Arc & Stones (EP)

Arc & Stones

Independent release, 2013

REVIEW BY: Melanie Love


I’ve been spinning the eponymous debut EP from Arc & Stones on loop for about two days straight now; and so far, there are no signs that this awesome onslaught of crunching yet melodic blues rock is going to let up. Newly formed in July 2012, the quartet sounds like a band beyond their years, conjuring up comparisons to a more heartfelt (but no less vigorous) Black Keys or Raconteurs.

The EP is strong right out of the gate with “Silence;” vocalist Dan Pellarin is absolutely commanding, his full-throated confidence undercut with vulnerability on lines like “Silence is killing me / But her voice is telling me go / I’ll run to her love again / Run to the love in her smile.” The song dips and pulses with energy, accented by the slow-burning rise of Ben Cramer’s guitar riffing and the muscular rhythm section (made up of Eddy Bays on bass and Joey Doino on drums). This is the type of music that’s engaging on record but absolutely indelible live onstage. my_heart_sings_the_harmony_web_ad_alt_250

Despite being a relatively new act that is still finessing their chops on the New York rock scene, Arc & Stones clearly has an innate feel for the structure of a song: when to coil the instrumentation in tight, building the tension, and when to unfurl into a crackling chorus. On “Say Goodbye,” which starts out tenderly acoustic and builds by minute three into a stomping, Queens Of The Stone Age-esque flurry, Cramer’s swirling guitars are the standout, lending the pacing for Pellarin’s vocal prowess.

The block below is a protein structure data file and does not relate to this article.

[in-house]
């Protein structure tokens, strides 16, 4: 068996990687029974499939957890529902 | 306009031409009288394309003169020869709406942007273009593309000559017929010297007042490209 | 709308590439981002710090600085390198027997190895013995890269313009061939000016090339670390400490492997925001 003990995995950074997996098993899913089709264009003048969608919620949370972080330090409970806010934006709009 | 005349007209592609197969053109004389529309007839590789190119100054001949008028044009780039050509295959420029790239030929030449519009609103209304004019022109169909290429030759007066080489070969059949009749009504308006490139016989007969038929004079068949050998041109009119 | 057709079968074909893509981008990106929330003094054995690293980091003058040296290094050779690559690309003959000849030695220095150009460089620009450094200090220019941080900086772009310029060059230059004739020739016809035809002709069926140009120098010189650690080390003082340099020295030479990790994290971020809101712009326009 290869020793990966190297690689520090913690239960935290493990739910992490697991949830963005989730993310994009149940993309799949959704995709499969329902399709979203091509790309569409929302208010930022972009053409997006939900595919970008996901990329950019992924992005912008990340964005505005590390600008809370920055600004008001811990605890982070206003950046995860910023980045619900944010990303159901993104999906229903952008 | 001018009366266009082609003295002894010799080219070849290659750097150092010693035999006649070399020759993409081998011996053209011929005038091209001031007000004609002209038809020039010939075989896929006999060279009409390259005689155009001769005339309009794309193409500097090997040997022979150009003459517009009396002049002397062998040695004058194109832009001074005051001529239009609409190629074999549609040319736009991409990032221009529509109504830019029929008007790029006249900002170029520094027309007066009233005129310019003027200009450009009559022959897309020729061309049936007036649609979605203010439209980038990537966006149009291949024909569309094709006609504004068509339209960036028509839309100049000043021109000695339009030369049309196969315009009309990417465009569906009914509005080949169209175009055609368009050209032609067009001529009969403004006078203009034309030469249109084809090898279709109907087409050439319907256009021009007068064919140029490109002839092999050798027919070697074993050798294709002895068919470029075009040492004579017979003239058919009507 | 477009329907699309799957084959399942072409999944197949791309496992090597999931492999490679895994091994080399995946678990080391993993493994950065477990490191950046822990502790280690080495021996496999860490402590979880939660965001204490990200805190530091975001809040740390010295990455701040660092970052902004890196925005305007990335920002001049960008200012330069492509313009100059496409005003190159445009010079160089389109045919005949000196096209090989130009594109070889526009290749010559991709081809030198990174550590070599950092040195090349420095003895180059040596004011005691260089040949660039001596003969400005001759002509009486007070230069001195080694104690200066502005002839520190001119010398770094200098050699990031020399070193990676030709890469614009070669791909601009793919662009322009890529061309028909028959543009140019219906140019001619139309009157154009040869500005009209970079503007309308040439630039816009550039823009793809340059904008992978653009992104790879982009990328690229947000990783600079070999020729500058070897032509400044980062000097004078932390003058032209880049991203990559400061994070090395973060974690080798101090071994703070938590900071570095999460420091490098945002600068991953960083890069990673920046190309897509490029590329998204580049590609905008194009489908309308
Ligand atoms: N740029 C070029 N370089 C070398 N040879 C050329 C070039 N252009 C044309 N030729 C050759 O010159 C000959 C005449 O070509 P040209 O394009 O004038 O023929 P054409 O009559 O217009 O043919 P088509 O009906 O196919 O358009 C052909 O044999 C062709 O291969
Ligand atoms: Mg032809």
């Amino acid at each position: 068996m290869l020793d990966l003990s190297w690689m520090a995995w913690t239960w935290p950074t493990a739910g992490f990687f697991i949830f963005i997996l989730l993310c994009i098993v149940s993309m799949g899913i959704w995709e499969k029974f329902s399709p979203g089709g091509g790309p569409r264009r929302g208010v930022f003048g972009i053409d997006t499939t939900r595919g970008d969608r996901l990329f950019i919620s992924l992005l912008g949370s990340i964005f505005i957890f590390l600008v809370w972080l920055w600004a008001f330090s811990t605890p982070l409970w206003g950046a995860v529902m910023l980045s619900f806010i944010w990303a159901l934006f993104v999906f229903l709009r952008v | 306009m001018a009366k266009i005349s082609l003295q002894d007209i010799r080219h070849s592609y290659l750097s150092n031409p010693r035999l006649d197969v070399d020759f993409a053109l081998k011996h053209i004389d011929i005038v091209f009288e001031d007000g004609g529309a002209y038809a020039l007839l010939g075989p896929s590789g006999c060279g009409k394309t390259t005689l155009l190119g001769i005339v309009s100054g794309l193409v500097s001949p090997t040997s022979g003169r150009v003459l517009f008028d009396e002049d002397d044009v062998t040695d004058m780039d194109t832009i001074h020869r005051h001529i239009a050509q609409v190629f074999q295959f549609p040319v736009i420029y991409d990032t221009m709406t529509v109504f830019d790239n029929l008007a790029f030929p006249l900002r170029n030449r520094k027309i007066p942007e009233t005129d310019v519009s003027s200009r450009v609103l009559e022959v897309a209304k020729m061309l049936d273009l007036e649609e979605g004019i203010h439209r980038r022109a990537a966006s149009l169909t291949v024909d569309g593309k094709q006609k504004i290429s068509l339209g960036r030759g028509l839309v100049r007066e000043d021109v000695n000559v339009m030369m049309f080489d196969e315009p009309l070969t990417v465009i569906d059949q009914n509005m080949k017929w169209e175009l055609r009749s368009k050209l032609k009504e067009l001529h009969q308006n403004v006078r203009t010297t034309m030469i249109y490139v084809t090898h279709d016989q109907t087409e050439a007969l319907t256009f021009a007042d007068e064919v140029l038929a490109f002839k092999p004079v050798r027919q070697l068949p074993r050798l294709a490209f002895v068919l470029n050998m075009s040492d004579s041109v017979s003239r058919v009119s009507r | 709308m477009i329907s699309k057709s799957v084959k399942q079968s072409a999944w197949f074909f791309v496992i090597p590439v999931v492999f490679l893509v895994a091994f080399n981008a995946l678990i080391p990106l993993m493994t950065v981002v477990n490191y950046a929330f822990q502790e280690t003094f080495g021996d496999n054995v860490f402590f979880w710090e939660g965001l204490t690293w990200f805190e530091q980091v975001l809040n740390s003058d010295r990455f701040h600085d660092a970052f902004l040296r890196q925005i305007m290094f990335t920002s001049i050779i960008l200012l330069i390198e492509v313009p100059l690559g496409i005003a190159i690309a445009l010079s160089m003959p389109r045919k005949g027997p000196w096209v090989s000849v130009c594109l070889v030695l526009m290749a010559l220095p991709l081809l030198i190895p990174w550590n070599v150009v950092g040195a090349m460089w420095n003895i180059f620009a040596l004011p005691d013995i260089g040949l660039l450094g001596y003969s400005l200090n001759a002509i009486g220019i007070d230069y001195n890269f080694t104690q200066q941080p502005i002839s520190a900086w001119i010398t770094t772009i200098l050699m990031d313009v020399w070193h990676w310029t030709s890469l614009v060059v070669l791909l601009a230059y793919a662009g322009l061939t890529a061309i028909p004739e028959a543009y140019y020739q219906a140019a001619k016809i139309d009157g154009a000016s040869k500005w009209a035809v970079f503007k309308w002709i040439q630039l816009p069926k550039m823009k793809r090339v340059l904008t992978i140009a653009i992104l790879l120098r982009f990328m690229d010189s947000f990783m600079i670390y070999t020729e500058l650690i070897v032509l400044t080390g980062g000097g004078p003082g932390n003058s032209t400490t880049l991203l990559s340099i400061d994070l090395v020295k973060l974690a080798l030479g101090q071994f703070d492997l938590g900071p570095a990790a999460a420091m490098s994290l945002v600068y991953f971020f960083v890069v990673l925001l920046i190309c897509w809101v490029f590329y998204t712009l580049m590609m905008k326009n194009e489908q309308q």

But it’s third cut “Let Me Down” that set Arc & Stones apart for me. A more restrained bluesy ballad, Pellarin’s soaring voice finds company with keys and the deep jangling strum of the acoustic guitar. “Don’t let me down so easy / Don’t let me down so slow…By breaking me down you’re building a broken home,” he sings, his voice spare and haunted, but the song just keeps rising until it ultimately coalesces in a warm, singalong chorus. “Let Me Down” is a lovely turn of phrase and easily one of the best moments on an altogether cohesive EP.

There is really not a less than stellar moment to be found on Arc & Stones. “She’s Mine,” with its vigorous, cranked up to 11 instrumentation, is like AC/DC meets The Black Keys; Pellarin is all swagger, doing a full 180 from “Let Me Down” into full-throttle rock ‘n’ roll. Closing the disc out is “Rise,” unleashing Doino’s attacking drums and a totally electrifying guitar solo that reminds me that ‘70s rock is never truly dead.

My only critique of Arc & Stones is that it was over in five songs. This is a standout EP, a tantalizing taste of what is to come on the band’s full-length album, which is set to drop in February.

Rating: A

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